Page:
CU-Boulder research lab being featured as part of National VA Research Week May 19-23

May 19, 2014 •

A University of Colorado Boulder physiology laboratory conducting research to improve locomotion for lower limb amputees, including military service veterans, is being featured nationally as part of 2014 Veterans Affairs Research Week May 19-23.

CU-Boulder Assistant Professor Alena Grabowski and her research team are working with the Department of Veterans Affairs and the Department of Defense on several projects, including one on improving electrically powered ankle-foot prostheses and another on helping to improve running-specific leg prostheses. National VA Research Week is designed to call attention to the achievements of VA researchers and the role they play in providing high-quality care for veterans and advancing medical science. 

CU-Boulder’s Applied Biomechanics Lab, a VA-approved facility run by Grabowski within the Denver VA Eastern Colorado Healthcare System, conducts research to understand the implementation and effects of powered and passive leg prostheses. The national poster for VA Research Week May 19-23 features a veteran running across the CU-Boulder campus wearing a running-specific leg prosthesis as he warms up for a study in Grabowski’s lab on how running-specific prostheses affect sprint performance.

“The ability to walk and run should never be taken for granted,” said Grabowski. “It is extremely satisfying to witness and help veterans with leg amputations regain their ability to walk and run through the implementation of prosthetic devices.”

For the first time in history, people with lower limb amputations have regained near-normal function during level walking due to the development of a powered, ankle-foot prosthesis, said Grabowski, a faculty member in CU-Boulder’s integrative physiology department. Her team is conducting the VA research with a unique prosthesis called the BiOM, developed by Personal Bionics in Bedford, Mass., which helps restore natural gait, balance and speed, and lowers joint stress.

“With the increasing number of veterans with leg amputations, there is a heightened demand for advanced prostheses,” said Grabowski. “One of our goals is to characterize ankle-joint function during walking and running on slopes in order to further develop advanced, powered ankle-foot prostheses.”

Grabowski’s DOD project involves the analysis and development of running-specific prostheses for active people, including veterans, with below-the-knee amputations.  The team is varying the stiffness and height of the devices and measuring the biomechanical and performance effects during running across a range of speeds using a special treadmill in her lab. “We hope to improve and expedite rehabilitation for soldiers and veterans with lower leg amputations, which would save time, money and resources.”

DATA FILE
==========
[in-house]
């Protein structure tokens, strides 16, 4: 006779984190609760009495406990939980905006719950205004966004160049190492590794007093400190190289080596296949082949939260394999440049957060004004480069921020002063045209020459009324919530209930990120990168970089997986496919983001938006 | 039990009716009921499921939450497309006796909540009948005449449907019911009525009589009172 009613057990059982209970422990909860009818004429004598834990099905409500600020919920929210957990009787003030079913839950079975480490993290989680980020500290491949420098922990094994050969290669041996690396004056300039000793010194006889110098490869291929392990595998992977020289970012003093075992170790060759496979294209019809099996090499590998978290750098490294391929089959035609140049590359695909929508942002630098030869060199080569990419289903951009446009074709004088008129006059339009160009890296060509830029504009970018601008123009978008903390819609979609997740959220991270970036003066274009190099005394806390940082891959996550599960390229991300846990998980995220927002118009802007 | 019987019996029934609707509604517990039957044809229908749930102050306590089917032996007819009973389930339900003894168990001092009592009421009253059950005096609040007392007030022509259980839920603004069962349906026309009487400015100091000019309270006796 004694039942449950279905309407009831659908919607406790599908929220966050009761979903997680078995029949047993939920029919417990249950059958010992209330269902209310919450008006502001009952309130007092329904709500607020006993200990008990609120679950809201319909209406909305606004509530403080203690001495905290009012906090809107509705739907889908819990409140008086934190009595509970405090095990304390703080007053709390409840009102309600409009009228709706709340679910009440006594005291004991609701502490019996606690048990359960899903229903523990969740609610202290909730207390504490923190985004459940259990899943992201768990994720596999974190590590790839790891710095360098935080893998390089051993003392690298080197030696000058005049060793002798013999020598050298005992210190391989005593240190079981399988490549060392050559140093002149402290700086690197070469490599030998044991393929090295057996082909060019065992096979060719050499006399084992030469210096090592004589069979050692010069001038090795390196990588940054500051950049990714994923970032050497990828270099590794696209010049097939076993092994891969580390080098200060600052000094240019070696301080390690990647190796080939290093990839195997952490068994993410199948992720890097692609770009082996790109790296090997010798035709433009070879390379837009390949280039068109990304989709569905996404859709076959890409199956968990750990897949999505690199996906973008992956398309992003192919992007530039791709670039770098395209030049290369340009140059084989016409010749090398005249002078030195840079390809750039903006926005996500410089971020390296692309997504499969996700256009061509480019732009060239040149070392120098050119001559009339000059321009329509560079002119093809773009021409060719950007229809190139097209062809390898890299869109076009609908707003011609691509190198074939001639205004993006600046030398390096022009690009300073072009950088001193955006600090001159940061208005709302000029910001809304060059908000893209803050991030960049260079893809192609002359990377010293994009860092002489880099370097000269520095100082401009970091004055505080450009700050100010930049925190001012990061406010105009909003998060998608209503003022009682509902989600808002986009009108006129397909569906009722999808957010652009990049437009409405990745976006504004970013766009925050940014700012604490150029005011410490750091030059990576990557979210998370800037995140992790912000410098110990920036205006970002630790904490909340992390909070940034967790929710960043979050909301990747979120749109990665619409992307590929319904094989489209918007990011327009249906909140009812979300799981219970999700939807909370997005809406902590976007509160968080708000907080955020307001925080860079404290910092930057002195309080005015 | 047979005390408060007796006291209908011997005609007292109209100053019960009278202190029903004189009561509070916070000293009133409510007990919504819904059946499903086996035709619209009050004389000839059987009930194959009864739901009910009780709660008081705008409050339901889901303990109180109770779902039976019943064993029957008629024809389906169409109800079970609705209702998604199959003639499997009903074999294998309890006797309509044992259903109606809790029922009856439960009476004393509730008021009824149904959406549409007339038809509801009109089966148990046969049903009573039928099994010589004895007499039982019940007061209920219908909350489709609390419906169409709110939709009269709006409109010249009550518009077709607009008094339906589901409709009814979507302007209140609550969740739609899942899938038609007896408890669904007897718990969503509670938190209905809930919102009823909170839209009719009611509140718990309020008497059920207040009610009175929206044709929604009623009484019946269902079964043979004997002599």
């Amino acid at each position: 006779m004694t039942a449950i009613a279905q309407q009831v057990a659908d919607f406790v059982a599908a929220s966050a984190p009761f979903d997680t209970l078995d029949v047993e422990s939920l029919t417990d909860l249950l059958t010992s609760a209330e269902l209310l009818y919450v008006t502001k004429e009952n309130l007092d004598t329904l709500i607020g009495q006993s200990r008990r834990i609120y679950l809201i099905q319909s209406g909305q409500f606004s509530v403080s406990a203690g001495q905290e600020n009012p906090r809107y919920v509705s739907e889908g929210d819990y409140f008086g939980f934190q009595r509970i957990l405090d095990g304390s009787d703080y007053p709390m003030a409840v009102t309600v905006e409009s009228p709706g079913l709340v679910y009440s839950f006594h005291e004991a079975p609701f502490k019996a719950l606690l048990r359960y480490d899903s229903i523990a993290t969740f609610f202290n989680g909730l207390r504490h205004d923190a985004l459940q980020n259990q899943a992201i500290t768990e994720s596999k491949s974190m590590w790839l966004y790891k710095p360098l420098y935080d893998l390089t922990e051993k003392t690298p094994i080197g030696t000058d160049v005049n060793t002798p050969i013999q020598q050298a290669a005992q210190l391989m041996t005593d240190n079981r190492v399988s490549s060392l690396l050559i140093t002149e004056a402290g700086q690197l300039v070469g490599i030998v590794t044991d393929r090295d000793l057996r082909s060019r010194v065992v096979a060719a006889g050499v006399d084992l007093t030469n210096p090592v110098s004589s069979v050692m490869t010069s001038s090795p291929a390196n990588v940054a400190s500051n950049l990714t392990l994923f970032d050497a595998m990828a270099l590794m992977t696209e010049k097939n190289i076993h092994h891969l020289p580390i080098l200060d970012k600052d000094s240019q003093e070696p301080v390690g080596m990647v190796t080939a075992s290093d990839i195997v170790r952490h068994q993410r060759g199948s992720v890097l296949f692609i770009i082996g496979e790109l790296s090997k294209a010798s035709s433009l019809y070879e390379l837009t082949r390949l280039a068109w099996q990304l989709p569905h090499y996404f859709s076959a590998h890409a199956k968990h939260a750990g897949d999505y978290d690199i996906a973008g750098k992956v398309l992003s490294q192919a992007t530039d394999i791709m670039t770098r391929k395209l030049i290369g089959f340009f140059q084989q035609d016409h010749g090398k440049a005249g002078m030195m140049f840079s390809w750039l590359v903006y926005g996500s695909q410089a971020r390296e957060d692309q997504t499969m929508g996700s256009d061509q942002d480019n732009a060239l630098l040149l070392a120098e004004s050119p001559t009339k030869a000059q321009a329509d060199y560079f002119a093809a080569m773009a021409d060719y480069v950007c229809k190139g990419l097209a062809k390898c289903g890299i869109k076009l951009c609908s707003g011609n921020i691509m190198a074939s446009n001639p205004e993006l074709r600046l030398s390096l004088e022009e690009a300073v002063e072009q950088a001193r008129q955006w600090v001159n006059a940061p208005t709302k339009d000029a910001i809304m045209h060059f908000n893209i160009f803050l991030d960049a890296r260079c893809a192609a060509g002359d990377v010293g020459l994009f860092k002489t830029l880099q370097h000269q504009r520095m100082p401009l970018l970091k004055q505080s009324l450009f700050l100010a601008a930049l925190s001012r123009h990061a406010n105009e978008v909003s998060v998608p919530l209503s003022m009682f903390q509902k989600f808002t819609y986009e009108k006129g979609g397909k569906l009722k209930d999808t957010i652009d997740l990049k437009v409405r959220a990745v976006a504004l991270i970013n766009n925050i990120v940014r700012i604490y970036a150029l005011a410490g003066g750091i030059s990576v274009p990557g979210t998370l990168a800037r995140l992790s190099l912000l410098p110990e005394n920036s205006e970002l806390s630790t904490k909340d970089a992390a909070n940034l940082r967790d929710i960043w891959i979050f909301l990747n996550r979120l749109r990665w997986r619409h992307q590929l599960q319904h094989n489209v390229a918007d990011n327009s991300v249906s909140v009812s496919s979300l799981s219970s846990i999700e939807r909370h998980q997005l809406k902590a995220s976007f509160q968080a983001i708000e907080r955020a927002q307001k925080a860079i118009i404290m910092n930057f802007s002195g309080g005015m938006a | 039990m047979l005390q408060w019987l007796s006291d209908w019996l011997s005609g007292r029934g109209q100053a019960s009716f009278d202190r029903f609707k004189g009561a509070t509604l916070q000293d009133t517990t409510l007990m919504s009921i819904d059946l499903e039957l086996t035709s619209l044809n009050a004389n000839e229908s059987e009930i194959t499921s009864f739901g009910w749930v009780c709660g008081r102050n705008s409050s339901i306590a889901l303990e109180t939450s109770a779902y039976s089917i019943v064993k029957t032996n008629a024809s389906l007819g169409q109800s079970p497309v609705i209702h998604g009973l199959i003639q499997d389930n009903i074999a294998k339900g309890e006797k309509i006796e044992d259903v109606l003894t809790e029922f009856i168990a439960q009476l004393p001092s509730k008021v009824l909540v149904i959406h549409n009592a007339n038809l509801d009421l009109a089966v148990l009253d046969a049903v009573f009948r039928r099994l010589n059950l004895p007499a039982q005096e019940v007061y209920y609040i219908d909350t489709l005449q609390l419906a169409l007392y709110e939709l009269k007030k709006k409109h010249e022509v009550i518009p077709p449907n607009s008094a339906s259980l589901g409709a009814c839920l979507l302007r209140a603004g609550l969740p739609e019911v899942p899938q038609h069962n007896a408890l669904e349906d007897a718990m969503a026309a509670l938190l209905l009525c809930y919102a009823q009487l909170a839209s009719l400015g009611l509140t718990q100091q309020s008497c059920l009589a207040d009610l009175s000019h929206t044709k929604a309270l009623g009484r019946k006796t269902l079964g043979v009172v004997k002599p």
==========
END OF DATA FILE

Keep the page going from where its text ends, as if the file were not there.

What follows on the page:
Improving such devices could cut down on health-care costs and allow soldiers and veterans with amputations to regain the greatest possible function – even to return to active duty if they so desire, she said. “We intend to develop a set of guidelines for prescribing the stiffness and height of running-specific leg prostheses so that people with amputations can attain their best performance.”

Grabowski’s research team includes both graduate and undergraduate students as well as doctoral students and postdoctoral fellows. “My students provide an enormous contribution to my research,” said Grabowski.  “Their creative energy is infectious and they offer important insight into research development and implementation.”

Grabowski’s Applied Biomechanics Lab, which includes about a dozen people, is funded in part by a five-year Career Development Award to her from the Department of Veterans Affairs Rehabilitation, Research and Development Service. The VA allocated funds for Grabowski to establish a state-of-the-art gait laboratory that includes a dual-belt treadmill, a high-speed treadmill, an eight-camera motion analysis system, sophisticated metabolic analysis machines and two powered ankle-foot prostheses and more than 60 running-specific prostheses.

She also is funded by the DOD’s Congressionally Directed Medical Research Programs.

“We believe our research will improve advanced leg prostheses for walking and running, facilitating the reintegration of veterans with amputations in all facets of civilian life.”

To watch short videos on research taking place in Grabowski’s lab go to http://spot.colorado.edu/~grabowsa/Homepage/Homepage.html. To visit the Grabowski lab page go to http://www.colorado.edu/intphys/research/appliedbiomechanics.html. For more information on CU-Boulder’s integrative physiology department go to http://www.colorado.edu/intphys/.

Grabowski collaborates with a number of institutions on her research, including MIT, Brown University, The Orthopedic Specialty Hospital in Murray, Utah, and Colorado School of Mines.

The Veterans Health Administration is America’s largest integrated health care system with more than 1,700 sites of care serving 8.76 million military veterans each year. To visit the National VA Research Week website go to: http://www.research.va.gov/researchweek/default.cfm

Contact:
Alena Grabowski, 303-492-5208
alena.grabowski@colorado.edu
Jim Scott, CU-Boulder media relations, 303-492-3114
jim.scott@colorado.edu

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